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Proud to be Indigenous at Nevada

Posted on Monday, November 9, 2020

Nov. 16 Spotlight – Ambrielle Palmer

Year and Major
Senior in the B.A. Psychology Research program
I love Lake Tahoe, fishing, hunting, four-wheeling, and spending time with my family. Being in Northern Nevada, we have plenty of opportunities to get outdoors and visit historical sites.
What does your identity mean to you?
My identity serves as a reminder of the importance of preserving our peoples, our culture, our languages. Already as it is we have a disadvantage, many of us are not likely to graduate, let alone achieve any kind of college degree. Our Reservations might be behind your house, but they are a whole new world. I’ve seen how underserved our communities are every day. Our statistics on homicide, suicide, substance abuse, and domestic violence are unheard of.
        I am Washoe and Hopi, I’ve lived in Nevada my whole life. Our home has been passed down through the generations and it has seen nothing but darkness for generations. I’ve watched the substance abuse and violence ravage our lands, and it is tearing families, cultures, and traditions apart. On the Carson Colony, we have a sign that is in front of our gym with the simple message, “Meth Kills”, considering the size of the colony of just a couple of blocks speaks volumes as to where we are at in the battle within our communities. My family was ripped apart by all of those things, as have I watched it happen to others. We need help, but to help we need the professionals to do it, that’s why I’m here.
How has your identity shaped/impacted your experience at Nevada?
My experience at UNR has given me hope and inspiration. I’ve broken through statistical chains to be where I am at today and I will make it my mission to help others do the same.

Nov. 9 – Lance Owyhee

Lance Owyhee

Year and major:
Freshmen (Class of 2024) Forest Management and Ecology Major

Tribal Affiliation:
W. Shoshone (Newe), N. Paiute (Numa) and Navajo (Diné)

My passion is learning my culture and also to get a career in protecting our land.

What does your identity mean to you?
My identity is what connects me to my roots. It also pushes me forward to my goals by letting me know why I am still going.

How has your identity shaped/impacted your experience at Nevada?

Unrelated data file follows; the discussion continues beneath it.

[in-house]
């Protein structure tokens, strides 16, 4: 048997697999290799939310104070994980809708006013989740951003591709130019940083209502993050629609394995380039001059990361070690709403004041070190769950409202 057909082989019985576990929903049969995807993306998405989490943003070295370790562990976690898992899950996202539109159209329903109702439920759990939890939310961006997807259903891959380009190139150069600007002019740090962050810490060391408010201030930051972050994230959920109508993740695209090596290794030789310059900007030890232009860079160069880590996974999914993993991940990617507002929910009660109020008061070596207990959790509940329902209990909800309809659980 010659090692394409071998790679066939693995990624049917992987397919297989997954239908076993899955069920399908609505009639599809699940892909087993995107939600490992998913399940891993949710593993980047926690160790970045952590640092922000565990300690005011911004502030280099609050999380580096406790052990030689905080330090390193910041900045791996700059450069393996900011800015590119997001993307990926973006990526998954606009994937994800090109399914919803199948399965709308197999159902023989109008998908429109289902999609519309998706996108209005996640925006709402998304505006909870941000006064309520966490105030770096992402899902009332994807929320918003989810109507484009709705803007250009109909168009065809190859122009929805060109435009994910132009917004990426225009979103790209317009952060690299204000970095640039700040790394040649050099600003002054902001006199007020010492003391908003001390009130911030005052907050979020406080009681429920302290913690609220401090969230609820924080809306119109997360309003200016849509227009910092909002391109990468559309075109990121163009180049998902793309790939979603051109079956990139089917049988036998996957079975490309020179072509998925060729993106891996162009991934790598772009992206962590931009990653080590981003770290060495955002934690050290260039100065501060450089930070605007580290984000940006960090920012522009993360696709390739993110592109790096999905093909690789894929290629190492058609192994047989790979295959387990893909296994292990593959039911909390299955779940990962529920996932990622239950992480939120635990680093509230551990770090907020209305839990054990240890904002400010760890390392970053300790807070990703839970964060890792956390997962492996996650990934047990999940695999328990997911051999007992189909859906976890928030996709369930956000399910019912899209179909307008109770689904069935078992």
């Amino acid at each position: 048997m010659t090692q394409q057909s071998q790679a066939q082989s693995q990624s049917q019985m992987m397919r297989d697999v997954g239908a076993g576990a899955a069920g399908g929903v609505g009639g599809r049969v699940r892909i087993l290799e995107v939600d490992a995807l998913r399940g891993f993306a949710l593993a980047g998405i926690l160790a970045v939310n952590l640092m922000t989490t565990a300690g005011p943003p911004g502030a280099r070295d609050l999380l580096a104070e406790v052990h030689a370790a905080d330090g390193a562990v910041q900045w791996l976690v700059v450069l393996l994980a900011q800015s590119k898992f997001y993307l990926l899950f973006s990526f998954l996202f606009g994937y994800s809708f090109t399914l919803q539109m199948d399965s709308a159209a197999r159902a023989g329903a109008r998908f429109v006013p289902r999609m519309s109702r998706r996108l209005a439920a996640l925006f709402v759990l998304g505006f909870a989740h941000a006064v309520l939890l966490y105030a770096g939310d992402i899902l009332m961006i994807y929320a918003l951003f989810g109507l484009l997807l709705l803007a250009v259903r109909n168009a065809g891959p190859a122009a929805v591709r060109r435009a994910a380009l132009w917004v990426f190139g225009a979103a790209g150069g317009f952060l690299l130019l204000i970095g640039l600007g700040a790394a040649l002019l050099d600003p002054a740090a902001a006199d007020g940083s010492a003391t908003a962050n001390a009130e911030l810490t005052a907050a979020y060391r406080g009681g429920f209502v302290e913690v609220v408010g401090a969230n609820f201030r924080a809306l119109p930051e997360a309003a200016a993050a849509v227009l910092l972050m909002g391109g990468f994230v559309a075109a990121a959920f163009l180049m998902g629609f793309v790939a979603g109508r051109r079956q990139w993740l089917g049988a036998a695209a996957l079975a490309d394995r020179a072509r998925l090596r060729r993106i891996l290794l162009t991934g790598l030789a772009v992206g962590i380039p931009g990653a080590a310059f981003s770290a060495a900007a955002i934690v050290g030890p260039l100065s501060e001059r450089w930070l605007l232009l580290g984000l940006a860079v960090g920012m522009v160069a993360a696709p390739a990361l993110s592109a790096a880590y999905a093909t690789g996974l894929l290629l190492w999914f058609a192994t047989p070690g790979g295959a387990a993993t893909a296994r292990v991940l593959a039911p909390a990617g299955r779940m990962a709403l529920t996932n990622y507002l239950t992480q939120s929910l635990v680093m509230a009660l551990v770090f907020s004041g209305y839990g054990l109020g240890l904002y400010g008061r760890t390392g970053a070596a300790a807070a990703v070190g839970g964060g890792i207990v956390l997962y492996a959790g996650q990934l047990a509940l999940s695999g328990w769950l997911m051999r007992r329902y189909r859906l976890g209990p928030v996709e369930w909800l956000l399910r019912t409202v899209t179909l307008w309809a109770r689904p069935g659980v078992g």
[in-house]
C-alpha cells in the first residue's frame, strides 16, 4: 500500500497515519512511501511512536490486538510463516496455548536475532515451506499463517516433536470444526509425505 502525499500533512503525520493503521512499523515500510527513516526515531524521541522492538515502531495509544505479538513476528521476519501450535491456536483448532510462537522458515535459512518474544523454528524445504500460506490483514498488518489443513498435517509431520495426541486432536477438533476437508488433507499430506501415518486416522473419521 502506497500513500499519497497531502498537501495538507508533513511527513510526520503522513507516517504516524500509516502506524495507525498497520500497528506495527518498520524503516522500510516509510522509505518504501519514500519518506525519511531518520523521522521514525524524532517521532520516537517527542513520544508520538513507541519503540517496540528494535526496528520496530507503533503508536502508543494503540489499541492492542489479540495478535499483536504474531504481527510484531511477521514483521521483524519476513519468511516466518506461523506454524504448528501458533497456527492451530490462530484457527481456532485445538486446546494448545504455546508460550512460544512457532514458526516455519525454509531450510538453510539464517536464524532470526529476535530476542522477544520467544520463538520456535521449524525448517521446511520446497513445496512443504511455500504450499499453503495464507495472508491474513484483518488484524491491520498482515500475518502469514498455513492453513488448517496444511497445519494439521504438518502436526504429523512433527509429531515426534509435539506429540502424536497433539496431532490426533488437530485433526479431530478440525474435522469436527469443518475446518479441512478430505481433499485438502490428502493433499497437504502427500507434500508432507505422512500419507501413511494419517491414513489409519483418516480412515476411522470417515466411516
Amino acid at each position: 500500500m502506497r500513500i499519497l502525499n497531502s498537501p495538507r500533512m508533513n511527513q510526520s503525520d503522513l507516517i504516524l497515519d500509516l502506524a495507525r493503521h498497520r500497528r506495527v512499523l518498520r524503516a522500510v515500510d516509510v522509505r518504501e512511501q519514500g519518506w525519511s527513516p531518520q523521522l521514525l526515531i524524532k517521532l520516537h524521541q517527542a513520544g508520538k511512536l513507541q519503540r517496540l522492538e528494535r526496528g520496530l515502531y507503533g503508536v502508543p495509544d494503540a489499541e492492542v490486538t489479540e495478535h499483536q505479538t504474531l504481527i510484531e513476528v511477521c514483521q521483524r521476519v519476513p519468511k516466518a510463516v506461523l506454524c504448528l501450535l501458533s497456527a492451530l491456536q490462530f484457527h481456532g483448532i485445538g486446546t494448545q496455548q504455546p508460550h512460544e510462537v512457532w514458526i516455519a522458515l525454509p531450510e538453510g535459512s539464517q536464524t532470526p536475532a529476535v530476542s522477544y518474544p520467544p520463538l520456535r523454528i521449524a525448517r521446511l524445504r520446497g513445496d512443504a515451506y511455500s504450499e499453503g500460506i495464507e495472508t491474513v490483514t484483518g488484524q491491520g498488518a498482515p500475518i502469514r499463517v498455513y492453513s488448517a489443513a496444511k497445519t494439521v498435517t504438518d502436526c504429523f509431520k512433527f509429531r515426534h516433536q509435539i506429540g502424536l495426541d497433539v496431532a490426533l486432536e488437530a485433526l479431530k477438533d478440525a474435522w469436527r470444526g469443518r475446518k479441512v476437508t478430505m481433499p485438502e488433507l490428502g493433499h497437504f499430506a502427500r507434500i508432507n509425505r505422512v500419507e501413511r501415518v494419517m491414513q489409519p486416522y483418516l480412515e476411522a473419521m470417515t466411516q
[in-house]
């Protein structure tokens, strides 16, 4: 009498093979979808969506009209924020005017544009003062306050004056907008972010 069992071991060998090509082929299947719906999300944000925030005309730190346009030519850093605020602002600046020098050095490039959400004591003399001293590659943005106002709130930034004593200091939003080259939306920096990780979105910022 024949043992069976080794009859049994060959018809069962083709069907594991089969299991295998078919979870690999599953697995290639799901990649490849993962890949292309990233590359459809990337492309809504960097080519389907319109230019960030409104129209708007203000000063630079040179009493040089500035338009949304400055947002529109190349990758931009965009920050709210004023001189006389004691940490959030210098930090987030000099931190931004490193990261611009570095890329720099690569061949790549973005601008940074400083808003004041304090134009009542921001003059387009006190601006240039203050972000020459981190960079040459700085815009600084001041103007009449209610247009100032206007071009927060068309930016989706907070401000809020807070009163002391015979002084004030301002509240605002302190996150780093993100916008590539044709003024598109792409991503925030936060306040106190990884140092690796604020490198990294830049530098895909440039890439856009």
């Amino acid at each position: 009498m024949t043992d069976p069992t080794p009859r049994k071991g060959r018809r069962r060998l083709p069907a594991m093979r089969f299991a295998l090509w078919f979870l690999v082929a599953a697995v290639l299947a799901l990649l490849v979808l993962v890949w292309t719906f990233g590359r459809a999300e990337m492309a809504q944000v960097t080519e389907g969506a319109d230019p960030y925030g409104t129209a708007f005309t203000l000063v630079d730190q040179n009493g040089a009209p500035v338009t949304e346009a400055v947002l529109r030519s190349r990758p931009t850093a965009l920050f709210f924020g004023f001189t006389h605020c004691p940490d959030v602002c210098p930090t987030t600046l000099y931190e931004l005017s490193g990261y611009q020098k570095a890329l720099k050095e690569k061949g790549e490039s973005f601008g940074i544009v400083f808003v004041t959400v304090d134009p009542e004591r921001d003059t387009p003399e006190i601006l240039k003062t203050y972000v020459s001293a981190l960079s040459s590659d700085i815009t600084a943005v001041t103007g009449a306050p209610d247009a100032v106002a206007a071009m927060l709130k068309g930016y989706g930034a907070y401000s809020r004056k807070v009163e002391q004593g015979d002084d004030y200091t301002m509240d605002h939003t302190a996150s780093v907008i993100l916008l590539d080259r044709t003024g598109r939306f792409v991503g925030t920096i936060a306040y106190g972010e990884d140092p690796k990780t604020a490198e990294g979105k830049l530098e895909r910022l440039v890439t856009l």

My experience at Nevada has been challenging but also helped define who I am by allowing me to meet more people and also connect to other native people at Nevada.


Contacts at Nevada: 

  • ASUN President Hall –
  • ASUN Diversity and Inclusion, Director Priya Bajwa –
  • The Center – and
  • Indigenous Student Organization – 
  • Gender Race and Identity Club –
  • Gender Race and Identity Department –
  • Student Conduct Office –
  • Title IX Office – (775) 784-1547
  • Coordinator of Indigenous Student Services, Markie Wilder –
    • Reach out to this contact for information on: 
      • Native Student Organization (NASO) Support
      • Indigenous Research Institute for Student Empowerment (IRISE)
  • Alianza Organization —  
  • Cultural Diversity Committee (CDC) —, 
  • University Diversity and Inclusion Officer, Eloisa Gordon-Mora, Ph.D. — 

Important Statistics to Consider:

* “Because Native Americans (both American Indians and Alaska Natives) comprise only 1% of the U.S. undergraduate population and less than 1% of the graduate population, these students are often left out of postsecondary research and data reporting due to small sample size. What data is available indicates that only 10% of Native Americans attain bachelor’s degrees and only 17% attain associate degrees, making the case for a system that is more responsive to the specific needs of these students.” (PNPI). 

  • 17% of Native American students pursue postsecondary education 
  • Enrollment in Undergraduate and Post-Baccalaureate education decreased between 2016 and 2018 by roughly 5,000. 
  • Roughly 80% of Native American students attended public institutions in 2014 
  • Native American students comprise nearly 78% of all students in Tribal Colleges and Universities (TCU)
  • 85% of Native American students received federal financial assistance 
    • Compare to their white counterparts: 69%
  • “the six-year graduation rate for first-time, full-time American Indian/Alaska Native undergraduates who began their pursuit of a bachelor’s degree at a four-year, degree-granting institution in fall 2011 was 39 percent, the lowest of all racial and ethnic groups.” (HET)

Research Starters (Terms and Concepts):

Patriarchal oppression
Liberation theory
Genocide / Cultural Genocide
MMIWGs (Murdered and Missing Indigeous Women and Girls)
First Nations
Canadian Aboriginal Priorities and Policies
Native lands and regions
Indigenous feminism

Valuable Resources and Articles: 

– United Nations Declaration on the Rights of Indigenous Peoples

– First Nations Assembly of Canada. 

– Native Land Map *NOTE: This map does not represent or intend to represent official or legal boundaries of any Indigenous nations. To learn about definitive boundaries, contact the nations in question.

– Tribal and Cultural Awareness Guide


– Ethical Principles for the Conduct of Research in the North